Bottom-up Estimation

Bottom-up Estimation

This method is similar to expert estimation, only, in this case, the estimation is made not for the whole project, but separately for its parts. It is a kind of decomposition of the project into different stages. How it works: we collect expert opinion, for example, from specialists on analysis, development, testing, software support. We summarize their assessments together, add the time spent on interaction to them and formulate a general forecast.

In other words, we collect an estimation in parts, knowing, how much time is necessary for each of the participants of the software development process and taking into account additional risks.


I think it may be preferable to mix several techniques, such as a bottom-up estimate with a three-point estimate to measure parts of the project, in order to obtain more accurate results.

You need to teach people how to make assessments, especially in the IT field. This is important for the success of the project, for the success of the people involved and of course for the satisfaction of the customer.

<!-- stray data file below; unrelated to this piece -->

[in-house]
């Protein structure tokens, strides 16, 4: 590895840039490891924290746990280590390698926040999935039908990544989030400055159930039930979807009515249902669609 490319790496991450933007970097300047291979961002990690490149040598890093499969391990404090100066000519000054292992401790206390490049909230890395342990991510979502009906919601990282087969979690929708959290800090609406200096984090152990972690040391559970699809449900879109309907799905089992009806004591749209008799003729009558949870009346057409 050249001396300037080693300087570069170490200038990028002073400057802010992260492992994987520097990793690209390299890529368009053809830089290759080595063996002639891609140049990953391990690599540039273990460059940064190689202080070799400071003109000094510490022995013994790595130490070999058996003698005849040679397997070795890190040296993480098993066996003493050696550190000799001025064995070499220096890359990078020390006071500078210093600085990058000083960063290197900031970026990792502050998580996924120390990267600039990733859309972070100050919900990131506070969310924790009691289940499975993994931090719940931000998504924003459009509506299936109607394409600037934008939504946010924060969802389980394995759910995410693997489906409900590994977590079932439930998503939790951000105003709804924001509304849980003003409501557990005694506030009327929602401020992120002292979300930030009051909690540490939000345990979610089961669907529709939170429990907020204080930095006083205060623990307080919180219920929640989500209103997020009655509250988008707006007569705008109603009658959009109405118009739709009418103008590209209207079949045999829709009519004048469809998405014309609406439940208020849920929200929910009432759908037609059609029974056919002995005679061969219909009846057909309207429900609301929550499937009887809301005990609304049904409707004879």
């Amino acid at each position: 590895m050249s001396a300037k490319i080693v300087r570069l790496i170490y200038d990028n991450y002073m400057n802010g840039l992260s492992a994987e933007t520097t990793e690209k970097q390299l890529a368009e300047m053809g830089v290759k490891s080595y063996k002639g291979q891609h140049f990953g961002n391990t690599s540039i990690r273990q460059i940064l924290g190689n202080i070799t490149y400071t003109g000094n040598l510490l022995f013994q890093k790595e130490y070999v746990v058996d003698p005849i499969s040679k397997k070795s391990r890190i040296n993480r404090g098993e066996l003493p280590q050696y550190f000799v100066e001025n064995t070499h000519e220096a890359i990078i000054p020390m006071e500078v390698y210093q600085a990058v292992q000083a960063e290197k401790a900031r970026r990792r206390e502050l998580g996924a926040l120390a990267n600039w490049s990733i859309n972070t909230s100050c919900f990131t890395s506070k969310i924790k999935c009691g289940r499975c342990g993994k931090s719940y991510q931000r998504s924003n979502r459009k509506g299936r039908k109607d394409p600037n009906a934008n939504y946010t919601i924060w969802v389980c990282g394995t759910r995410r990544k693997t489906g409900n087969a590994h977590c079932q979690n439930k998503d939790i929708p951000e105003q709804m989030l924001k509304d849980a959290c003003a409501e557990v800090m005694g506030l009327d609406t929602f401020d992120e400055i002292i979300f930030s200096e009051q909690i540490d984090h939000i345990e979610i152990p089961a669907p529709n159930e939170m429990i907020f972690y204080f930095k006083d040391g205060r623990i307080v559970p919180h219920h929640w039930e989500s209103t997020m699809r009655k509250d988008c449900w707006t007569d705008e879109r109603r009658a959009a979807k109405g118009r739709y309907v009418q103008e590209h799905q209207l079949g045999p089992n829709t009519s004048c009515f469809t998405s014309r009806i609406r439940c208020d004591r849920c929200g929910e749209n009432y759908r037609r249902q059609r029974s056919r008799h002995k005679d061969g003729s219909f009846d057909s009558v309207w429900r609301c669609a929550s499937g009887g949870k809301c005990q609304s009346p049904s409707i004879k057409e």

It is not always possible to correctly interpret the customer's requirements and one should always expect that the customer will come up with something new or modify something that exists in the specifications. When a person doesn't want or doesn't have time to understand the requirements or to decompose the project, you can always hear different evaluation multipliers either pi(3.14...) or e(2.71...). The coefficients are not small, and their spread can be large. But this is a problem of careless attention to details or laziness of understanding all the above. It is clear that the estimation requires resources, sometimes serious, but the more attention to detail, the more accurate the forecast of completion time will be, especially if we have a team that has already developed and implemented similar projects.

Unfortunately, teaching someone to pay attention to the details is difficult and time-consuming. But it is necessary, despite the resistance.